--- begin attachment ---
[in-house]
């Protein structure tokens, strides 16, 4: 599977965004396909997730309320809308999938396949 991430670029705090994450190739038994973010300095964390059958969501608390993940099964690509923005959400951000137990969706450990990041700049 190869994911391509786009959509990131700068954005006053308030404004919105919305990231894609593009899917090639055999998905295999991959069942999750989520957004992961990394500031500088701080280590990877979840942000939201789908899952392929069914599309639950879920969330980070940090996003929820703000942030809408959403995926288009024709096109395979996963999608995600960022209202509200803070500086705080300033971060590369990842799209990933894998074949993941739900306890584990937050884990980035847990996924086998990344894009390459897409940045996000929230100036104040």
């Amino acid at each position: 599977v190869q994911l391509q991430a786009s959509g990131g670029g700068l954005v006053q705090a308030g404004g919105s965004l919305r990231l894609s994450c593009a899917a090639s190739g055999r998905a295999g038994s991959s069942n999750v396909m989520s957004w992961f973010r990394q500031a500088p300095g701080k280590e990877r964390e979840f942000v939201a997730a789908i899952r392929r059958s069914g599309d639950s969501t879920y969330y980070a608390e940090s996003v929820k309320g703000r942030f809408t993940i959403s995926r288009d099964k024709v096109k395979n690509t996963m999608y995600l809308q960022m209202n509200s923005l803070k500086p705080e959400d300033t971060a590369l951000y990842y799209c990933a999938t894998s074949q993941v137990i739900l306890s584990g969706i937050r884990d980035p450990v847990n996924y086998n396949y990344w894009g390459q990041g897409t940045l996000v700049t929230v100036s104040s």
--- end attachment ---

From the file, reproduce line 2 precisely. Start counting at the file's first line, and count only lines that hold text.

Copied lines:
């Protein structure tokens, strides 16, 4: 599977965004396909997730309320809308999938396949 991430670029705090994450190739038994973010300095964390059958969501608390993940099964690509923005959400951000137990969706450990990041700049 190869994911391509786009959509990131700068954005006053308030404004919105919305990231894609593009899917090639055999998905295999991959069942999750989520957004992961990394500031500088701080280590990877979840942000939201789908899952392929069914599309639950879920969330980070940090996003929820703000942030809408959403995926288009024709096109395979996963999608995600960022209202509200803070500086705080300033971060590369990842799209990933894998074949993941739900306890584990937050884990980035847990996924086998990344894009390459897409940045996000929230100036104040």